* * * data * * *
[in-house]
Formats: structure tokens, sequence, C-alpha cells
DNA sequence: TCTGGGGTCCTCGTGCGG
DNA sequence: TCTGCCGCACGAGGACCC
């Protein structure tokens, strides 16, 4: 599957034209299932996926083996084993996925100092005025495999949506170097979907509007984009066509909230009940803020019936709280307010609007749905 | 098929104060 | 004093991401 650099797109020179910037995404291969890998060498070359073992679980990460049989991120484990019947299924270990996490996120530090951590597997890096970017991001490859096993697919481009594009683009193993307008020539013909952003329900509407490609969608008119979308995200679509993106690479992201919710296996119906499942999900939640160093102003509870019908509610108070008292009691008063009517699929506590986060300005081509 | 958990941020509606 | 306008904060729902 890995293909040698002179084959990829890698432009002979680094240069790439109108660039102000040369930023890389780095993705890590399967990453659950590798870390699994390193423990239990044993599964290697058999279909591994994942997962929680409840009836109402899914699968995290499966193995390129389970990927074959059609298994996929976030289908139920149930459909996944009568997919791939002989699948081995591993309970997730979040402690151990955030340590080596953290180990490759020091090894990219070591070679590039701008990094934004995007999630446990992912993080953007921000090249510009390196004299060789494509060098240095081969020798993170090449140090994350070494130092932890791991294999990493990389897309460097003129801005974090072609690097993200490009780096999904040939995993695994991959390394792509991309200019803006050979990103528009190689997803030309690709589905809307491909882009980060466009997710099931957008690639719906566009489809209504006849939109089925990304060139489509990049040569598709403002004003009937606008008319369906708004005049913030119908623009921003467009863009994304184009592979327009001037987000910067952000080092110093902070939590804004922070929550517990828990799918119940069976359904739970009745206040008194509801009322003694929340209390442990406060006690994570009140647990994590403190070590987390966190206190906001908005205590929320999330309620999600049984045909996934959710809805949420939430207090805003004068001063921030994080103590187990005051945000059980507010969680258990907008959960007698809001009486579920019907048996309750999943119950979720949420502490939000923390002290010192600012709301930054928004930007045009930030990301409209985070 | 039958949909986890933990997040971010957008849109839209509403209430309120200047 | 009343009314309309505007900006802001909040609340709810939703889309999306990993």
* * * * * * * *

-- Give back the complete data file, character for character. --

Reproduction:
[in-house]
Formats: structure tokens, sequence, C-alpha cells
DNA sequence: TCTGGGGTCCTCGTGCGG
DNA sequence: TCTGCCGCACGAGGACCC
């Protein structure tokens, strides 16, 4: 599957034209299932996926083996084993996925100092005025495999949506170097979907509007984009066509909230009940803020019936709280307010609007749905 | 098929104060 | 004093991401 650099797109020179910037995404291969890998060498070359073992679980990460049989991120484990019947299924270990996490996120530090951590597997890096970017991001490859096993697919481009594009683009193993307008020539013909952003329900509407490609969608008119979308995200679509993106690479992201919710296996119906499942999900939640160093102003509870019908509610108070008292009691008063009517699929506590986060300005081509 | 958990941020509606 | 306008904060729902 890995293909040698002179084959990829890698432009002979680094240069790439109108660039102000040369930023890389780095993705890590399967990453659950590798870390699994390193423990239990044993599964290697058999279909591994994942997962929680409840009836109402899914699968995290499966193995390129389970990927074959059609298994996929976030289908139920149930459909996944009568997919791939002989699948081995591993309970997730979040402690151990955030340590080596953290180990490759020091090894990219070591070679590039701008990094934004995007999630446990992912993080953007921000090249510009390196004299060789494509060098240095081969020798993170090449140090994350070494130092932890791991294999990493990389897309460097003129801005974090072609690097993200490009780096999904040939995993695994991959390394792509991309200019803006050979990103528009190689997803030309690709589905809307491909882009980060466009997710099931957008690639719906566009489809209504006849939109089925990304060139489509990049040569598709403002004003009937606008008319369906708004005049913030119908623009921003467009863009994304184009592979327009001037987000910067952000080092110093902070939590804004922070929550517990828990799918119940069976359904739970009745206040008194509801009322003694929340209390442990406060006690994570009140647990994590403190070590987390966190206190906001908005205590929320999330309620999600049984045909996934959710809805949420939430207090805003004068001063921030994080103590187990005051945000059980507010969680258990907008959960007698809001009486579920019907048996309750999943119950979720949420502490939000923390002290010192600012709301930054928004930007045009930030990301409209985070 | 039958949909986890933990997040971010957008849109839209509403209430309120200047 | 009343009314309309505007900006802001909040609340709810939703889309999306990993």